Bangladesh's central bank governor Atiur Rahman resigned on Tuesday following demands of accountability from the government after $81 million was stolen from the bank's US account in one of the largest cyber heists ever.
Rahman, who returned to Dhaka late on Monday after attending a weekend International Monetary Fund conference in New Delhi, told Reuters that Prime Minister Sheikh Hasina had accepted his resignation.
The government also fired two deputy governors of the bank, Finance Minister Abul Maal Abdul Muhith said, days after blaming it for keeping the government in the dark about the theft.
Rahman, 65, said he resigned to set an example in a country where there is not much precedence of accountability and to uphold the image of the central bank.
"I took responsibility," Rahman said.
It wasn't immediately clear who would take his place at the bank.
Unknown hackers breached the computer systems of Bangladesh Bank and attempted to steal $951 million from its account at the Federal Reserve Bank of New York, which it uses for international settlements, between February 4 and 5.
They managed to transfer $81 million to entities in the Philippines, and the money was further diverted to casinos there.
More than $30 million of the money that was stolen was handed over in cash to an ethnic Chinese man in Manila, a Philippines senator looking into the suspected laundering scheme said.
Bangladesh Bank officials have said there is little hope of apprehending the perpetrators and recovering the money would be difficult and could take months.
Rahman's exit could be a blow to Bangladesh, a South Asian nation of 160 million. The country has been aspiring to reach middle-income status, and Rahman was seen as one of the driving forces helping Dhaka towards that goal.
A former development economics professor, Rahman took over as the central bank governor in May 2009, and was nearing the end of his second term.
One of his signature achievements has been shoring up the country's foreign exchange reserves, which have increased four-fold to $28 billion under his watch.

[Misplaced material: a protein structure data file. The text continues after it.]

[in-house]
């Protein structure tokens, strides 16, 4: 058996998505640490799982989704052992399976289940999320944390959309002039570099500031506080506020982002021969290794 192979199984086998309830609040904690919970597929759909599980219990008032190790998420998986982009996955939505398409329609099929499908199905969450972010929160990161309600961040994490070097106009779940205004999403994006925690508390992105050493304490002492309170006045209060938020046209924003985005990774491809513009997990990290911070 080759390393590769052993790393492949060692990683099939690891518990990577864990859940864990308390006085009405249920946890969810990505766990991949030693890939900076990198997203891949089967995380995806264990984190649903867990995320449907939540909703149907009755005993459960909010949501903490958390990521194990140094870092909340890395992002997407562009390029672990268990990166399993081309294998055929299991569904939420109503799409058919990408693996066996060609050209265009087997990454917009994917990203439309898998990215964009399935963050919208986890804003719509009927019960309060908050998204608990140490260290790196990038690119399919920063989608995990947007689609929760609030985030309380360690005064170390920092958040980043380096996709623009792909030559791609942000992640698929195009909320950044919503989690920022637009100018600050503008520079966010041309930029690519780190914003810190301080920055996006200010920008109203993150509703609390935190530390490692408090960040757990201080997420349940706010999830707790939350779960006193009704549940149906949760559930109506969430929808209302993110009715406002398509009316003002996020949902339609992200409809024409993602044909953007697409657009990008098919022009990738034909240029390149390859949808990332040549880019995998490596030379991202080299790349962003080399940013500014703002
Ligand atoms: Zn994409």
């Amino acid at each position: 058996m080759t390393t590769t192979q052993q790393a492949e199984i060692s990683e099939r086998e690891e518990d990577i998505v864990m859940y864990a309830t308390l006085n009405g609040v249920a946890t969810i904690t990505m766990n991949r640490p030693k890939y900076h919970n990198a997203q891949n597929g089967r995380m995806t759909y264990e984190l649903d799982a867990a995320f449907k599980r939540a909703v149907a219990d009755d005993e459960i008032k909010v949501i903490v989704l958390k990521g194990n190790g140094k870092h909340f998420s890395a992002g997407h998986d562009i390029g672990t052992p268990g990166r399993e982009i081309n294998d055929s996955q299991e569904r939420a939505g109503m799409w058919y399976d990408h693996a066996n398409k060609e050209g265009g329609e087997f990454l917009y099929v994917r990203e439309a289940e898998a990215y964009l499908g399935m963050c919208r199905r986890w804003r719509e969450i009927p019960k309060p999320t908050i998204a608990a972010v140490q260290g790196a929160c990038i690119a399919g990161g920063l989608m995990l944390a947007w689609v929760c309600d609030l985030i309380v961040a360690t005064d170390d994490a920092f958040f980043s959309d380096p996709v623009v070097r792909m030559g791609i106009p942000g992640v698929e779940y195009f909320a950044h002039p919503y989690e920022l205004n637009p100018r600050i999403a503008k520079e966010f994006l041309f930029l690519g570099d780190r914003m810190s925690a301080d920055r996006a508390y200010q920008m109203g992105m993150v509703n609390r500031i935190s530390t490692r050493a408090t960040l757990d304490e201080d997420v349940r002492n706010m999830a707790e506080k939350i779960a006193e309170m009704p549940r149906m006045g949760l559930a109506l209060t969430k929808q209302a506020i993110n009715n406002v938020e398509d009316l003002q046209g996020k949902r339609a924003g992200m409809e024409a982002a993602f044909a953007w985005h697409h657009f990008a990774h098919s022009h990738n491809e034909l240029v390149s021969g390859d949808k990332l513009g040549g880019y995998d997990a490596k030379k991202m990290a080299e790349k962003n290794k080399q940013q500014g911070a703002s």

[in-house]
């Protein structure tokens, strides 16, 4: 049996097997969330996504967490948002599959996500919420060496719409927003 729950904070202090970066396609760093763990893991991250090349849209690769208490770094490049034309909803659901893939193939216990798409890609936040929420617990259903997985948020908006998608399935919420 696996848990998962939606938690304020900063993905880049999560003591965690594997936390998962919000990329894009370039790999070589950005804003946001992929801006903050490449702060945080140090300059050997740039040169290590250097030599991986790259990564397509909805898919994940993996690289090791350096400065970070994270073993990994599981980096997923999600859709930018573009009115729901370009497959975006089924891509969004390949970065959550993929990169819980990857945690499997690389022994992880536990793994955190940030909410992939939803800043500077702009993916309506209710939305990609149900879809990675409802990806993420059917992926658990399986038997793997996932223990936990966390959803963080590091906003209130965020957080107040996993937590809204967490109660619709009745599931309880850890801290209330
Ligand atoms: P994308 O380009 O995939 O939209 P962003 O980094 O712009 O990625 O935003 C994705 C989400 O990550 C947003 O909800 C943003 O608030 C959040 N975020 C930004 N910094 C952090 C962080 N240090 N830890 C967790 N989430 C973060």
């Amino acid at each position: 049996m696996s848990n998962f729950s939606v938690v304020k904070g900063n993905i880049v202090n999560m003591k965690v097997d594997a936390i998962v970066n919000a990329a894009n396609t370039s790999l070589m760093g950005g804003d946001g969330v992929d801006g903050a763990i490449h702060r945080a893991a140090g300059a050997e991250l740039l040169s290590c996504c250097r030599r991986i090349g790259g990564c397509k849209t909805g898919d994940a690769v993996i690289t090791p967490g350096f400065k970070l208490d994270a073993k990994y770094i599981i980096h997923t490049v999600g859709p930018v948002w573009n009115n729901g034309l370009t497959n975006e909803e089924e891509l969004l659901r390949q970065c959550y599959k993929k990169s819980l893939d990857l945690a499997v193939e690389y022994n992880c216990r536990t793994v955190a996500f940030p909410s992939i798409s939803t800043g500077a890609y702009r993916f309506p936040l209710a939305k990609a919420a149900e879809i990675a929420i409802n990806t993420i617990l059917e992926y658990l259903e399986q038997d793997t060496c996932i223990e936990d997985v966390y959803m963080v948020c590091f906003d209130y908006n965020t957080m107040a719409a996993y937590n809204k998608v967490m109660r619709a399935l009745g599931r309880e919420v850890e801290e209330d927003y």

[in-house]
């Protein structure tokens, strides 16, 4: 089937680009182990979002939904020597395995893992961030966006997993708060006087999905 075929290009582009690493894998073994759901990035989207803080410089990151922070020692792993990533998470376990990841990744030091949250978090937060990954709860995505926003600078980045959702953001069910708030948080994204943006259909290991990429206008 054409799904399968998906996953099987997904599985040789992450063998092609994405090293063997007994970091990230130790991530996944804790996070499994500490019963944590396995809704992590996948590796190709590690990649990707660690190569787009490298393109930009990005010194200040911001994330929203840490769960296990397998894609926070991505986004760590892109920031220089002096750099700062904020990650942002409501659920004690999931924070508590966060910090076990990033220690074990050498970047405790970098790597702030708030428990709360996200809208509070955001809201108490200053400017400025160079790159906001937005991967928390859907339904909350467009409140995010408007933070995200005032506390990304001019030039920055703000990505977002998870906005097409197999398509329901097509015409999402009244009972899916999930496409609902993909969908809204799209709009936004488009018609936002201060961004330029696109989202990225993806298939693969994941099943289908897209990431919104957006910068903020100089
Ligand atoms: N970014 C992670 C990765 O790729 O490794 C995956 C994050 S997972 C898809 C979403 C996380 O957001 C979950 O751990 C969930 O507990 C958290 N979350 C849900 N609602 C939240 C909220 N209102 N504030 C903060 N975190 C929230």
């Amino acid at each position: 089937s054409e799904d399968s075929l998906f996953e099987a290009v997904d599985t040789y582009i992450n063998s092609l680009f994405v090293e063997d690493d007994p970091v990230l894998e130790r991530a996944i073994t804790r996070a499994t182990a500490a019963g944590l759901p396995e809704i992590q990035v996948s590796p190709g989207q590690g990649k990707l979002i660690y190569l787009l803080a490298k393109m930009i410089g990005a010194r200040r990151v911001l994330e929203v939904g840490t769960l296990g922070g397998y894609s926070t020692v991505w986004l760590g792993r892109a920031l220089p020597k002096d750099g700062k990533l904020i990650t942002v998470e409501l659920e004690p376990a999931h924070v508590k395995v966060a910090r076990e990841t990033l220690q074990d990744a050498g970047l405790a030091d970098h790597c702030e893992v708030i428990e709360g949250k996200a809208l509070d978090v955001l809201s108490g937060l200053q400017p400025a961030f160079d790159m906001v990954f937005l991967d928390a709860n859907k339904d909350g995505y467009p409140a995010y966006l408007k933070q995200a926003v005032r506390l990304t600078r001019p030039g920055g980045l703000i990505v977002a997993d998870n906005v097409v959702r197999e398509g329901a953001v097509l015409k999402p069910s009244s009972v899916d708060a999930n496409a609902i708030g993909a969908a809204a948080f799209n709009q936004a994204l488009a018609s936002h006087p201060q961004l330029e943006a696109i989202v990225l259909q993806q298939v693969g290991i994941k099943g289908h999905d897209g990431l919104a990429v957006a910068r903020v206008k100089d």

He also tried to ensure farmers and women entrepreneurs had better access to banking services and credit.
"He has set a good example by taking the responsibility for this incident," said Wahid Uddin Mahmud, a professor of economics at Dhaka University.
CONTROVERSY AT HOME
The pressure to remove Rahman built up over the weekend, after Muhith publicly expressed his annoyance that he learned about the heist only a month after the fact from the media.
The central bank had not informed him about the theft at the time, he said.
On Monday, the minister raised the issue at a cabinet meeting, where Hasina said that the central bank should be held responsible for the loss, an official who was the meeting said.
Rahman defended his record at the central bank, saying he was proud of his achievements there. He described the heist as an "earthquake" and said the bank had promptly informed intelligence agencies in Bangladesh and abroad and also brought in international experts to investigate.
FireEye Inc's Mandiant forensics division is helping investigate the cyber heist. The bank has also been in touch with the Fed and other US authorities, including the FBI and the Department of Justice.
"After doing all these measures and getting a clear picture, we informed the finance minister in writing," Rahman said. - Reuters